5. sczin11. 27 July 2015... Article quote: Monetary. Laundering Law by October or isolation from the world organization. This is not a threat. It is real. A few weeks back we saw the releases reguarding the WB & IMF lloans & the need for certain things to be accomplished or else...the blacklist. Now here we see the deadline, a timeframe...not for a change. in value for the Dinar nessesarilly, but the words...are clear... approve the laws & play hardball with the global community, if not, severe impact. to the monetary reform & isolation from the world community. The international community has been supporting Iraq, their attempts to clean up their act & join together with the world...their time is up. We are at the end of the road. I dont see early 2016 like many have stated.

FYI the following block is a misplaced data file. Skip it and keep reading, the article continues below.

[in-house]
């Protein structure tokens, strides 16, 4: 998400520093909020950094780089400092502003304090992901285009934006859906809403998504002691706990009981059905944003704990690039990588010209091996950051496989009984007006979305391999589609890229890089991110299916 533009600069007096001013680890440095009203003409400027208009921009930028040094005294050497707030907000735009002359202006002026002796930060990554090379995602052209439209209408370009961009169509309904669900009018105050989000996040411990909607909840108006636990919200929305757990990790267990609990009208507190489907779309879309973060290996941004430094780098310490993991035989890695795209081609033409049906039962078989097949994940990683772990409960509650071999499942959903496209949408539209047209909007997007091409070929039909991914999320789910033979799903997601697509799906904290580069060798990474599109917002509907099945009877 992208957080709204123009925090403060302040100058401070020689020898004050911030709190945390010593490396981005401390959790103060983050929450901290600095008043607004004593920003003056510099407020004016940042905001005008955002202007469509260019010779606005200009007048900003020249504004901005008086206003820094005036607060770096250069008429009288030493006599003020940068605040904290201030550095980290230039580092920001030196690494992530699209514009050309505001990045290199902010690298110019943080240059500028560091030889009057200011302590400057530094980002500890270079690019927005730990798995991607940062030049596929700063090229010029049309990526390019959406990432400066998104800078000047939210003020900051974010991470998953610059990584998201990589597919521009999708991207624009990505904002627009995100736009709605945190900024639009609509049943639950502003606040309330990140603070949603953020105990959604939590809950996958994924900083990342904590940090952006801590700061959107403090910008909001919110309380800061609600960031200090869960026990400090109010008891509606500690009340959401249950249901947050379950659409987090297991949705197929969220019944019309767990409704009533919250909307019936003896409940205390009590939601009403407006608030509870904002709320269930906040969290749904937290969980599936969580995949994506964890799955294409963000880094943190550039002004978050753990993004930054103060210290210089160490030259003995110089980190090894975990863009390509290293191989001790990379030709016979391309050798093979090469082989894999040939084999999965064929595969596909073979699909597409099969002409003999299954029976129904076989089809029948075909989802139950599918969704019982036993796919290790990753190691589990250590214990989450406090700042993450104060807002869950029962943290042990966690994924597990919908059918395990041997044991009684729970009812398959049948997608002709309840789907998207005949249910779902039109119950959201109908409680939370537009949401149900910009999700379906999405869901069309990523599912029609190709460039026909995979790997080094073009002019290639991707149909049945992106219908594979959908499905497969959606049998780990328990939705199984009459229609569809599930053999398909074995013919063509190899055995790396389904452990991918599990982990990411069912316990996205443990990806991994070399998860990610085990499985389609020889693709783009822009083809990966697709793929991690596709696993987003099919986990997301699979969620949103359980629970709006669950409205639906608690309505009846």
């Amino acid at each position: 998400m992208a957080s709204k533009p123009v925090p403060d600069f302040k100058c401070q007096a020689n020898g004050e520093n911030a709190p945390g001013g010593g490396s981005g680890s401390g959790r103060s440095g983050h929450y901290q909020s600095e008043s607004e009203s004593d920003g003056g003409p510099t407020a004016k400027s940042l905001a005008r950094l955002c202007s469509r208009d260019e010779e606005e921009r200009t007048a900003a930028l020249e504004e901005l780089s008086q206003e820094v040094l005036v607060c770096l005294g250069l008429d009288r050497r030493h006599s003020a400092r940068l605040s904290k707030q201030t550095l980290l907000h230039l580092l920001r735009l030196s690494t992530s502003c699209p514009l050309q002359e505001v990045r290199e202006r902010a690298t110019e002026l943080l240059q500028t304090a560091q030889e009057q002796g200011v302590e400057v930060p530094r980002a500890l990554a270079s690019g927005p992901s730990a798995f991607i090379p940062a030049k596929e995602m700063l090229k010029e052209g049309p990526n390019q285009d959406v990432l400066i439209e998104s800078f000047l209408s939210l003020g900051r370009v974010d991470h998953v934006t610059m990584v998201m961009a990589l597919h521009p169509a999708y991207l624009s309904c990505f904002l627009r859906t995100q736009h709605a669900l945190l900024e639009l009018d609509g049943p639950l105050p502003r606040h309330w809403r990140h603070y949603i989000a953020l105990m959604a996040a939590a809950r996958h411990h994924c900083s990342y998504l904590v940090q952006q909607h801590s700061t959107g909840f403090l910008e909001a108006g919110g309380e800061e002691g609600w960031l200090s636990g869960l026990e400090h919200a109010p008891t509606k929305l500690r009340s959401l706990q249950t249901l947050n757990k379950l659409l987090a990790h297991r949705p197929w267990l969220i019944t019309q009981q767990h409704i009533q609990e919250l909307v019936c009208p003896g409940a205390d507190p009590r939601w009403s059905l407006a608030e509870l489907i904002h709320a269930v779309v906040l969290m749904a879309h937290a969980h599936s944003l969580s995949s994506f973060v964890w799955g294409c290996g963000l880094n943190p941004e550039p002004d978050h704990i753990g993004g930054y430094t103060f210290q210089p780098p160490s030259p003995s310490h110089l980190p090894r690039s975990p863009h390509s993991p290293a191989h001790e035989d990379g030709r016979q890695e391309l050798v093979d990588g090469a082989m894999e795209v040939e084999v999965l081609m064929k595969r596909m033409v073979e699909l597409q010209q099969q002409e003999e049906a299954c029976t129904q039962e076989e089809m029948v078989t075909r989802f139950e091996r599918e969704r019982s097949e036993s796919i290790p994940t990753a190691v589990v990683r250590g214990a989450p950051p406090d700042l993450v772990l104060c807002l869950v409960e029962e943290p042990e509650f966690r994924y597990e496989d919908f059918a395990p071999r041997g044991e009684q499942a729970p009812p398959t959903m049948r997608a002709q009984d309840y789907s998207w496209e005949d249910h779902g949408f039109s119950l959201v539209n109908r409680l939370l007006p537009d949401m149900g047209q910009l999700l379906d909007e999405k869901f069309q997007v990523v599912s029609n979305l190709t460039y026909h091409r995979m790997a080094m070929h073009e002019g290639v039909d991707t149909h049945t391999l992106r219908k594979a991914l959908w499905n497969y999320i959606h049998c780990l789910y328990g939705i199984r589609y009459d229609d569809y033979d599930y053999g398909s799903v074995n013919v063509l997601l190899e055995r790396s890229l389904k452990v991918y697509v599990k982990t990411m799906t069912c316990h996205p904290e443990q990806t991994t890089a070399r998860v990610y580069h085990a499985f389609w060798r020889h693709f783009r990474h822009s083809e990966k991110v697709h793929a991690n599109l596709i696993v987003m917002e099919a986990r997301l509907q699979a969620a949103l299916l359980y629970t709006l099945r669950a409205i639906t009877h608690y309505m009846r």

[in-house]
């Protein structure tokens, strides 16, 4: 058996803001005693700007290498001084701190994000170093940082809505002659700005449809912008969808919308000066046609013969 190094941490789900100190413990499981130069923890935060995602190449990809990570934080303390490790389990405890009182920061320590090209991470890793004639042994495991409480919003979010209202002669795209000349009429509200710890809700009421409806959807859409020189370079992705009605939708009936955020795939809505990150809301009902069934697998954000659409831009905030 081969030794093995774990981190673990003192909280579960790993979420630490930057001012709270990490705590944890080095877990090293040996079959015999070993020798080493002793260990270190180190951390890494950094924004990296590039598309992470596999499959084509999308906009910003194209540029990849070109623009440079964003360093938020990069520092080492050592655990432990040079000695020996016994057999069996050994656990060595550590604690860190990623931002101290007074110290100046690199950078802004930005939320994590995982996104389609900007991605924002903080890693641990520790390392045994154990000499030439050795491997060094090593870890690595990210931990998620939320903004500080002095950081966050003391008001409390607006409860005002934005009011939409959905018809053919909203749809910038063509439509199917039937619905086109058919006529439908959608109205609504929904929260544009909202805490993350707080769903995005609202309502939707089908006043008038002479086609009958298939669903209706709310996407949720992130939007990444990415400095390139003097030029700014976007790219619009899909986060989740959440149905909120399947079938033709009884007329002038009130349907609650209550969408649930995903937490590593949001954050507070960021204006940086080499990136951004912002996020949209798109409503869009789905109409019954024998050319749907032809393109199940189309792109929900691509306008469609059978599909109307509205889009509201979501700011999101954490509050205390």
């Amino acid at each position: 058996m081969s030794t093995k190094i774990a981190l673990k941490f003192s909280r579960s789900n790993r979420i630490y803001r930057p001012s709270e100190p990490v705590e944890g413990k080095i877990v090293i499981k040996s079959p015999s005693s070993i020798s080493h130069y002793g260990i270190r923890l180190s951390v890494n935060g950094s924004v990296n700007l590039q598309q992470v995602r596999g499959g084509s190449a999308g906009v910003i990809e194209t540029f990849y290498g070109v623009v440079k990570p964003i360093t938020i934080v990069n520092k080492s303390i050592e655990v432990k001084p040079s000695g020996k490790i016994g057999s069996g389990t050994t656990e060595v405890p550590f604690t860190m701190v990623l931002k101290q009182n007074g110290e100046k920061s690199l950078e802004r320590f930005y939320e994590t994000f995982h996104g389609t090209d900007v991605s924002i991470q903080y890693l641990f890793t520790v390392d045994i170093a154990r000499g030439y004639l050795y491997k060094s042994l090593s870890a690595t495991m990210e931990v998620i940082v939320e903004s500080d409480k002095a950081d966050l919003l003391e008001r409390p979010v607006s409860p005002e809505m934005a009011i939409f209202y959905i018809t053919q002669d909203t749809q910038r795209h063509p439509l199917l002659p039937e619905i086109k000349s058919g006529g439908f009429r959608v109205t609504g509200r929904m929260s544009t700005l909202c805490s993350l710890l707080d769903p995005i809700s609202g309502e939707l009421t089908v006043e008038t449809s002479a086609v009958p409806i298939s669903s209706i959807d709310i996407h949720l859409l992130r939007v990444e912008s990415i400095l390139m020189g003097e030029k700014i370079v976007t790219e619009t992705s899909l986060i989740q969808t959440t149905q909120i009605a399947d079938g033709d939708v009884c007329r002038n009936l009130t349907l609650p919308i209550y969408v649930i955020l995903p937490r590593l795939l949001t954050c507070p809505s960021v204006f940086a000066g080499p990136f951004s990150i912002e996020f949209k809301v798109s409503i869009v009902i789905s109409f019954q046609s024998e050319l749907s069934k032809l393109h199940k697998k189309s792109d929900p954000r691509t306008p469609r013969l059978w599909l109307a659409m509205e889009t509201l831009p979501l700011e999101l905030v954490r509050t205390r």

6. from another source... All aboard the RV train. The globe has become tired of the USA holding up global currency reform & has acted on it's own. First the ratify of the Iraq budget now this. There's nothing stopping this RV/RI train anymore. Treat as a rumor until verifies. Stage3Alpha: EXOGEN February 10, 2015 IMF weighs dropping U.S. veto over delayed reforms: sources By Anna Yukhananov and Lidia Kelly, Reuters February 10, 2015 WASHINGTON/MOSCOW (Reuters) - The IMF's board last month discussed two options for moving forward on voting reforms without the United States, including a proposal under which Washington would lose its veto power at the global lender, according to three sources familiar with the proposals. The sources, who have seen an IMF staff paper laying out the options, said the plan would ask the United States to temporarily give up its controlling share of IMF votes, amid growing frustration with U.S. foot-dragging on reforms meant to give emerging markets more say at the institution.